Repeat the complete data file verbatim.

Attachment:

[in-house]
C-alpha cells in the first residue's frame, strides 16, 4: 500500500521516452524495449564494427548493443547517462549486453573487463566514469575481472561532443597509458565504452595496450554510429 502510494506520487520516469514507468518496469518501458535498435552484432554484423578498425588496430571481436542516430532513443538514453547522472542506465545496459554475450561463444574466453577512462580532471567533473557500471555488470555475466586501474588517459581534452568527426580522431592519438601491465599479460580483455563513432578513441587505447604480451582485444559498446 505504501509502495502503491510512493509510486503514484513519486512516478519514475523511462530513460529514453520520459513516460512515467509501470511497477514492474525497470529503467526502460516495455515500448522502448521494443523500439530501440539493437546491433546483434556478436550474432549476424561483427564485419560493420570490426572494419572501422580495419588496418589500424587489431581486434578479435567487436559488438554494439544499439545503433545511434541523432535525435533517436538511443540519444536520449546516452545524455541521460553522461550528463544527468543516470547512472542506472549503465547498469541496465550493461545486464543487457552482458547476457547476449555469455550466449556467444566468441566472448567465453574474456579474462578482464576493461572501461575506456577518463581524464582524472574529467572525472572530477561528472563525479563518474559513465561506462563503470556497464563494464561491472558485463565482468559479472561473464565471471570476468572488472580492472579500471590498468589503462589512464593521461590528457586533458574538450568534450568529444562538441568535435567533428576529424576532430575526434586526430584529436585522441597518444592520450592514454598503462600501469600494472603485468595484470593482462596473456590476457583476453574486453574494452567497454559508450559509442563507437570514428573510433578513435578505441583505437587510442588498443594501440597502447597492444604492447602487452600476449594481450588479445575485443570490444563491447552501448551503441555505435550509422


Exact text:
[in-house]
C-alpha cells in the first residue's frame, strides 16, 4: 500500500521516452524495449564494427548493443547517462549486453573487463566514469575481472561532443597509458565504452595496450554510429 502510494506520487520516469514507468518496469518501458535498435552484432554484423578498425588496430571481436542516430532513443538514453547522472542506465545496459554475450561463444574466453577512462580532471567533473557500471555488470555475466586501474588517459581534452568527426580522431592519438601491465599479460580483455563513432578513441587505447604480451582485444559498446 505504501509502495502503491510512493509510486503514484513519486512516478519514475523511462530513460529514453520520459513516460512515467509501470511497477514492474525497470529503467526502460516495455515500448522502448521494443523500439530501440539493437546491433546483434556478436550474432549476424561483427564485419560493420570490426572494419572501422580495419588496418589500424587489431581486434578479435567487436559488438554494439544499439545503433545511434541523432535525435533517436538511443540519444536520449546516452545524455541521460553522461550528463544527468543516470547512472542506472549503465547498469541496465550493461545486464543487457552482458547476457547476449555469455550466449556467444566468441566472448567465453574474456579474462578482464576493461572501461575506456577518463581524464582524472574529467572525472572530477561528472563525479563518474559513465561506462563503470556497464563494464561491472558485463565482468559479472561473464565471471570476468572488472580492472579500471590498468589503462589512464593521461590528457586533458574538450568534450568529444562538441568535435567533428576529424576532430575526434586526430584529436585522441597518444592520450592514454598503462600501469600494472603485468595484470593482462596473456590476457583476453574486453574494452567497454559508450559509442563507437570514428573510433578513435578505441583505437587510442588498443594501440597502447597492444604492447602487452600476449594481450588479445575485443570490444563491447552501448551503441555505435550509422